Written by Dr. Savannah Muncy, Pharm.D on
May 22, 2022
Reading Time: 6 minutes

Medically Reviewed by our Medical Affairs Team

Written by Dr. Savannah Muncy, Pharm.D on:

You’re having trouble thinking clearly. Everything you used to be able to do seems difficult now. Sound familiar?

If so, you might be experiencing brain fog. It is a symptom that can manifest in many different ways, depending on the condition of the person dealing with it.

In this blog post, we’ll discuss what is brain fog a symptom of and how you can start to feel better.

Let’s get started.

What is brain fog, exactly?

Brain fog or mental fog is a symptom that can be present in a variety of conditions. It is characterized by problems with focus, mental clarity, and memory.

People who experience brain fog often feel like they are in a haze and find it difficult to think clearly. 

It can also include physical symptoms such as physical and mental fatigue or headaches for some people. But the most common symptoms include: 

  • Difficulty concentrating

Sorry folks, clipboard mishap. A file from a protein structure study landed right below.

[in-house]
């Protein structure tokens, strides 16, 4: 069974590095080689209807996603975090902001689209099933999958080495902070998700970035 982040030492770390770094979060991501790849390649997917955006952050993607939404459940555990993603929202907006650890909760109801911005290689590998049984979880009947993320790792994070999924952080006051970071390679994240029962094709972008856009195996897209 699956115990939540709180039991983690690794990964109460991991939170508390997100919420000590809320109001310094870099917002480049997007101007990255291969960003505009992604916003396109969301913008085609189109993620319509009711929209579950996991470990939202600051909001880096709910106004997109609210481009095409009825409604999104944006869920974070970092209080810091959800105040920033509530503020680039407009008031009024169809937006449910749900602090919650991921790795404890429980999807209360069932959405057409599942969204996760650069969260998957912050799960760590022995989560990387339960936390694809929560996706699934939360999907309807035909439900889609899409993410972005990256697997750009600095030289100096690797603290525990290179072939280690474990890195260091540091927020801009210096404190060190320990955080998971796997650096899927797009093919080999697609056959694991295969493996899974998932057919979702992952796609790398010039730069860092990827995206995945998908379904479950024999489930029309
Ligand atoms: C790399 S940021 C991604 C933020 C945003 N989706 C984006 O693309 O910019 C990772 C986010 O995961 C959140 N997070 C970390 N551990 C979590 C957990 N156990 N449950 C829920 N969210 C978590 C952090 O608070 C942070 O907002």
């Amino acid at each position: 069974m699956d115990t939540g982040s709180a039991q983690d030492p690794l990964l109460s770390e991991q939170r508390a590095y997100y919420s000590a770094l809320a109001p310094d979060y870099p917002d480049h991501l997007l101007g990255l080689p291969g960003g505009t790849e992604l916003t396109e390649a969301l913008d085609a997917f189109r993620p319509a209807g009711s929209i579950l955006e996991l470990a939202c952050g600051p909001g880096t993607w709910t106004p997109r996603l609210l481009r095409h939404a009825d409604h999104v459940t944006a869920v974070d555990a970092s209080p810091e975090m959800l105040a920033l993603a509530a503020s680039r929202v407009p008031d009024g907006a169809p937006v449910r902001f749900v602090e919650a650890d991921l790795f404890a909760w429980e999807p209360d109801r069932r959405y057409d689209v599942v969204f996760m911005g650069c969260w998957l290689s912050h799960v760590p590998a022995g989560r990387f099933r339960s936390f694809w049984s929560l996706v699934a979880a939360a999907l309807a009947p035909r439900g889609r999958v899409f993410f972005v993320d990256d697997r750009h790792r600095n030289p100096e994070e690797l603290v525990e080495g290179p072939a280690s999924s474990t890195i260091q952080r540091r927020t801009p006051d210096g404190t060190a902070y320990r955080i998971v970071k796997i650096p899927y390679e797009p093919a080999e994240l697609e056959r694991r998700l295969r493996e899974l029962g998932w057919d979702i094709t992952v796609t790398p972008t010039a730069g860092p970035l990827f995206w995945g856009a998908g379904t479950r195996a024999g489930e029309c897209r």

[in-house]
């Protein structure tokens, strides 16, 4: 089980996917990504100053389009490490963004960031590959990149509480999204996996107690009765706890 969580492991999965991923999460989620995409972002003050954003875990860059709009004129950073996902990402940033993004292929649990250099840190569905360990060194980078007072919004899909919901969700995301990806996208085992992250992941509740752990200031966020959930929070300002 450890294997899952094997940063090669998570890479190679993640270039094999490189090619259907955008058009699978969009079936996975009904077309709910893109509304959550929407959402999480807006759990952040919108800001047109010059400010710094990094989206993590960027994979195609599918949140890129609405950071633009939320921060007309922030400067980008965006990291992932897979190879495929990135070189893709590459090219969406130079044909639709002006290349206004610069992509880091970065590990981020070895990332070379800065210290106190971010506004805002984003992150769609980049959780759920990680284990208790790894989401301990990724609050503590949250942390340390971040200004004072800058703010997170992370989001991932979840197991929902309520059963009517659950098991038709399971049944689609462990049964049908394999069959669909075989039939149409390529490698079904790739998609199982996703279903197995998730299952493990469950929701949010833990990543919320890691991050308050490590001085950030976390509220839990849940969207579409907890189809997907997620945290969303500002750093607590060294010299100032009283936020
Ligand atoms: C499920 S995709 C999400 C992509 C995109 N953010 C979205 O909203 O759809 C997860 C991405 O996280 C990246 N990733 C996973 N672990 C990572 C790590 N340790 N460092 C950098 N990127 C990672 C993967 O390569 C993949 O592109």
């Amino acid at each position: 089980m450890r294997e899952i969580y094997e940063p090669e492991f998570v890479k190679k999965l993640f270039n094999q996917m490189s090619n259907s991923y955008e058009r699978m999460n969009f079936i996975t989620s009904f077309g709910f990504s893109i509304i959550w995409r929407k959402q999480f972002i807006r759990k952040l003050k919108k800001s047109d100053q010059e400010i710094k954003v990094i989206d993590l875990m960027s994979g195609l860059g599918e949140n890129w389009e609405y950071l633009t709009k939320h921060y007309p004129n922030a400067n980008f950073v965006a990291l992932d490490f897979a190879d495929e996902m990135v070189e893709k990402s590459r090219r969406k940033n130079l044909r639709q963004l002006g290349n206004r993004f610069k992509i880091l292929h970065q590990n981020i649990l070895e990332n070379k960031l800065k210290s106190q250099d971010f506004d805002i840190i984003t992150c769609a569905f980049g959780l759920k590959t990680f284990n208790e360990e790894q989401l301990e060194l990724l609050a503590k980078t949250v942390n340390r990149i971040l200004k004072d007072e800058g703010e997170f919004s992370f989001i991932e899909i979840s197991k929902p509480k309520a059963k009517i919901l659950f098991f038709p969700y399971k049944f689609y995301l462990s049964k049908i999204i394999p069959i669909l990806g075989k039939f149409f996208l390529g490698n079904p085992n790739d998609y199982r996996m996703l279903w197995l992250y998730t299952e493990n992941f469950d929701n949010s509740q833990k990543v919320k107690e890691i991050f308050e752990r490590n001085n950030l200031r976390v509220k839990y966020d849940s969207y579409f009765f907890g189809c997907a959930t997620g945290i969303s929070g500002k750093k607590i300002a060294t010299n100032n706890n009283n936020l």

• Trouble remembering things
  • Feeling tired all the time
  • Irritability
  • Challenges in problem-solving
  • Difficulty in making decisions 
  • Often lost in a train of thoughts in the middle of conversations 

These symptoms can make it hard to function in day-to-day life. If you’re dealing with brain fog, you might have trouble at work or school, with social interactions, or even just with simple tasks like grocery shopping.

Also, some people experience this mild cognitive impairment in a span of a few days to a couple of weeks, while others deal with a debilitating cognitive dysfunction that manifests for months and even years.

What is brain fog a symptom of, and what can I do to feel better?

There are many possible causes of brain fog. If you’re experiencing this symptom, it’s important to talk to your doctor.

They can help you determine any underlying health condition causing brain fog and develop a suitable brain fog treatment plan for you.

In the meantime, here are the top 3 possible diagnoses that brain fog could be a symptom of:

1) Sleep deprivation or sleep disorder

Lack of sleep is one factor that quickly leads to brain fog and impairs overall brain function.

Sleep is crucial for our physical and mental health, especially for the central nervous system. When we don’t get enough sleep, our bodies and brains are not able to function properly.

So, make sure you’re getting enough rest with at least seven to eight hours of quality sleep every night.

If you’re having a hard time falling asleep and staying asleep, it’s important to talk to your doctor about it. They can help you determine if you have a sleeping disorder that is causing brain fog.